Laurie Loughlin In Custody Following College Admissions Scandal

Lori Loughlin surrendered to authorities according to a Los Angeles court hearing. Loughlin has been taken into custody as a result of fallout from the sweeping college admissions scandal. 

Prosecutors allege that Loughlin and her husband, fashion designer Mossimo Giannulli, paid $500,000 to have their two daughters labeled as recruits to the University of Southern California crew team, even though neither is a rower.

Loughlin and fellow actress Felicity Huffman headline the list of some 50 people charged in documents unveiled in Boston that describe a scheme to cheat the admissions process at eight sought-after schools. The parents bribed college coaches and other insiders to get their children into selective schools, authorities said.

Wide-ranging scheme:

“These parents are a catalog of wealth and privilege,” U.S. Attorney Andrew Lelling said at a news conference in Boston, where the indictments in the scandal were handed up.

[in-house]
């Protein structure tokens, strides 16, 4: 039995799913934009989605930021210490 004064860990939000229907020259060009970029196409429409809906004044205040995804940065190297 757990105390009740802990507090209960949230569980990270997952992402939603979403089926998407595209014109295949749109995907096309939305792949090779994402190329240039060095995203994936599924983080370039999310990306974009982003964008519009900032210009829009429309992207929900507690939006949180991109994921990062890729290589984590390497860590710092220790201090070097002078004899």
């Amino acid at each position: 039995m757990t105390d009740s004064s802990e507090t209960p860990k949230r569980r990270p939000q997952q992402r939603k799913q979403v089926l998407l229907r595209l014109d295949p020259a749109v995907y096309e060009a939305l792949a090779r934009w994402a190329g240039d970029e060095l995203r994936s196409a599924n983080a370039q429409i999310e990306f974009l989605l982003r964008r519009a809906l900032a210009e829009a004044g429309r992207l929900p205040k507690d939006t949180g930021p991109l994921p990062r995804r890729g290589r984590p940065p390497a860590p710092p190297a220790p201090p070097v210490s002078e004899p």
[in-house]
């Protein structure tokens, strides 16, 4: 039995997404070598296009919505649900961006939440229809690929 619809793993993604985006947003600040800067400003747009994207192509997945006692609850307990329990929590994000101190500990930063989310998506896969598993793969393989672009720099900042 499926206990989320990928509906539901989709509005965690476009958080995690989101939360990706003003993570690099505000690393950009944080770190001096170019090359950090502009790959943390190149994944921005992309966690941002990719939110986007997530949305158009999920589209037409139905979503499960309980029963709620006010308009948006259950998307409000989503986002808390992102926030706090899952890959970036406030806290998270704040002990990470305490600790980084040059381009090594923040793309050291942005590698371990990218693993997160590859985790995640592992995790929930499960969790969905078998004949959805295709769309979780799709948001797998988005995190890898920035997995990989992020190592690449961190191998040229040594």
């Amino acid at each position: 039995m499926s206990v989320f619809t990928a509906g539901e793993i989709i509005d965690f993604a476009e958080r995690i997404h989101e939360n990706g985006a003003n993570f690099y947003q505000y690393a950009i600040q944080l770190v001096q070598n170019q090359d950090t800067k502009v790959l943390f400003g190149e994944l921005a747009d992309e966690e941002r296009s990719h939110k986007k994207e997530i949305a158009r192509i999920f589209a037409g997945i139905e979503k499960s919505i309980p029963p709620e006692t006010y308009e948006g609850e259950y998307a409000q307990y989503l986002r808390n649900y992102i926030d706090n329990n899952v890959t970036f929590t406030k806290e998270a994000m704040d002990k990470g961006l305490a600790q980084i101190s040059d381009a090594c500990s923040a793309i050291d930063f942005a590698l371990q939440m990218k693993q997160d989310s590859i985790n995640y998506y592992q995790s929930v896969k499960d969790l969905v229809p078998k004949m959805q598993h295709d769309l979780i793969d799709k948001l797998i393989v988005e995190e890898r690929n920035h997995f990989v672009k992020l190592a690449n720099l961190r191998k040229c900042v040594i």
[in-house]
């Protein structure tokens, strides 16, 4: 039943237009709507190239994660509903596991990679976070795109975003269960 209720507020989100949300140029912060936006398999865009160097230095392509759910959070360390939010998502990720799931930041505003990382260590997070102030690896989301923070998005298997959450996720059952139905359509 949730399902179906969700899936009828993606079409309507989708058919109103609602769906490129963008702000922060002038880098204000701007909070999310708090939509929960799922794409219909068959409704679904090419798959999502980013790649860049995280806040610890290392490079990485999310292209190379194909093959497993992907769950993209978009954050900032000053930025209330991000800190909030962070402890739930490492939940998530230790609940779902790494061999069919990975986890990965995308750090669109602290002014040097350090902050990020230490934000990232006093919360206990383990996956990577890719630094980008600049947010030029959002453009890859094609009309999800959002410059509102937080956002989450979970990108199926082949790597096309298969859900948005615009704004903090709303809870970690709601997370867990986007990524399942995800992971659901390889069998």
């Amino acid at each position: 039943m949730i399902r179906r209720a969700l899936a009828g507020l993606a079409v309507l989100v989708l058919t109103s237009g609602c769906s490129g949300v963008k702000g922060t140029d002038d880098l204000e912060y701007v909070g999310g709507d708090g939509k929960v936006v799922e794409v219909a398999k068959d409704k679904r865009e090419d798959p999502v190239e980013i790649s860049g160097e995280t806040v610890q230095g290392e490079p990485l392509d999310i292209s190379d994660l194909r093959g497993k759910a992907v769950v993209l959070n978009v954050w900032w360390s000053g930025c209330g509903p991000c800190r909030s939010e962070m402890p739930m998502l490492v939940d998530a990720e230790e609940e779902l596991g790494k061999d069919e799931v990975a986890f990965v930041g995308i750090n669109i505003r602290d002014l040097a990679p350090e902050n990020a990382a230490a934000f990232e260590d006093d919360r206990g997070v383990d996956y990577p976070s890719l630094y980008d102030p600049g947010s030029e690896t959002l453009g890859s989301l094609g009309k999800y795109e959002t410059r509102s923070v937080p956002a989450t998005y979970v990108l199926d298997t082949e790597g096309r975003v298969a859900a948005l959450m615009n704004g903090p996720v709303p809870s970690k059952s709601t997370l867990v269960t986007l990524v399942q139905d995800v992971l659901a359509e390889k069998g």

“For every student admitted through fraud, an honest and genuinely talented student was rejected,” Lelling said.

In a statement Thursday, the parent company of the Hallmark Channel says it was “saddened” by the recent allegations.

Hallmark says it is cutting ties with actress Lori Loughlin following her arrest in a sprawling college admissions scam case.

Meanwhile, the University of Southern California announced that it will be reviewing the applications of current students caught up in the scandal. That would include Olivia Jade Giannulli, the daughter of actress Lori Loughlin, reports CBS Los Angeles.

CBS L.A. reports she posted a video on social media last year in which she could be seen saying, "I don't know how much of school I'm going to attend." Her YouTube channel has over 1.9 million subscribers. 

"I do want the experience of game days, partying,” she continued. Then she paused and added, “I don't really care about school, as you guys know."

She posted a second video apologizing for her comments a few days later. Neither Olivia Jade nor any of the other students who may have benefited from the alleged scheme have been charged in the federal case.

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